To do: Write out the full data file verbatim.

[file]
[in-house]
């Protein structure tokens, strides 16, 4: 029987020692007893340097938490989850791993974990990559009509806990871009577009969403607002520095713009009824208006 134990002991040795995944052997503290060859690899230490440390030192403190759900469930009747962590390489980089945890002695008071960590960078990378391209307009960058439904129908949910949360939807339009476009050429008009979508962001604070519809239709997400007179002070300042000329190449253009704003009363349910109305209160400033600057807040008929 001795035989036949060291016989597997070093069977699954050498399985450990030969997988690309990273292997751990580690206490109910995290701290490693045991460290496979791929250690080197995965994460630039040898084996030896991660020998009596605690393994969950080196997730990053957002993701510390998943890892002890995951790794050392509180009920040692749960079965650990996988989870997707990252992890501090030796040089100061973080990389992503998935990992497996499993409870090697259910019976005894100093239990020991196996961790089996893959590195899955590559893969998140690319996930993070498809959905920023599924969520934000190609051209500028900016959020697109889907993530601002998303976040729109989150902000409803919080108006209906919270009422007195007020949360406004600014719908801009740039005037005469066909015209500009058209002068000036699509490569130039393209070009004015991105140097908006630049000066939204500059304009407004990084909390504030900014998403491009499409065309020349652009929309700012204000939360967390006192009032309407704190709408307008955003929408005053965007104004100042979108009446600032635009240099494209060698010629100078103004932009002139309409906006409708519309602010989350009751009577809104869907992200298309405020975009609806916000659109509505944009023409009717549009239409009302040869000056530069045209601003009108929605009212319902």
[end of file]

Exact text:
[in-house]
């Protein structure tokens, strides 16, 4: 029987020692007893340097938490989850791993974990990559009509806990871009577009969403607002520095713009009824208006 134990002991040795995944052997503290060859690899230490440390030192403190759900469930009747962590390489980089945890002695008071960590960078990378391209307009960058439904129908949910949360939807339009476009050429008009979508962001604070519809239709997400007179002070300042000329190449253009704003009363349910109305209160400033600057807040008929 001795035989036949060291016989597997070093069977699954050498399985450990030969997988690309990273292997751990580690206490109910995290701290490693045991460290496979791929250690080197995965994460630039040898084996030896991660020998009596605690393994969950080196997730990053957002993701510390998943890892002890995951790794050392509180009920040692749960079965650990996988989870997707990252992890501090030796040089100061973080990389992503998935990992497996499993409870090697259910019976005894100093239990020991196996961790089996893959590195899955590559893969998140690319996930993070498809959905920023599924969520934000190609051209500028900016959020697109889907993530601002998303976040729109989150902000409803919080108006209906919270009422007195007020949360406004600014719908801009740039005037005469066909015209500009058209002068000036699509490569130039393209070009004015991105140097908006630049000066939204500059304009407004990084909390504030900014998403491009499409065309020349652009929309700012204000939360967390006192009032309407704190709408307008955003929408005053965007104004100042979108009446600032635009240099494209060698010629100078103004932009002139309409906006409708519309602010989350009751009577809104869907992200298309405020975009609806916000659109509505944009023409009717549009239409009302040869000056530069045209601003009108929605009212319902």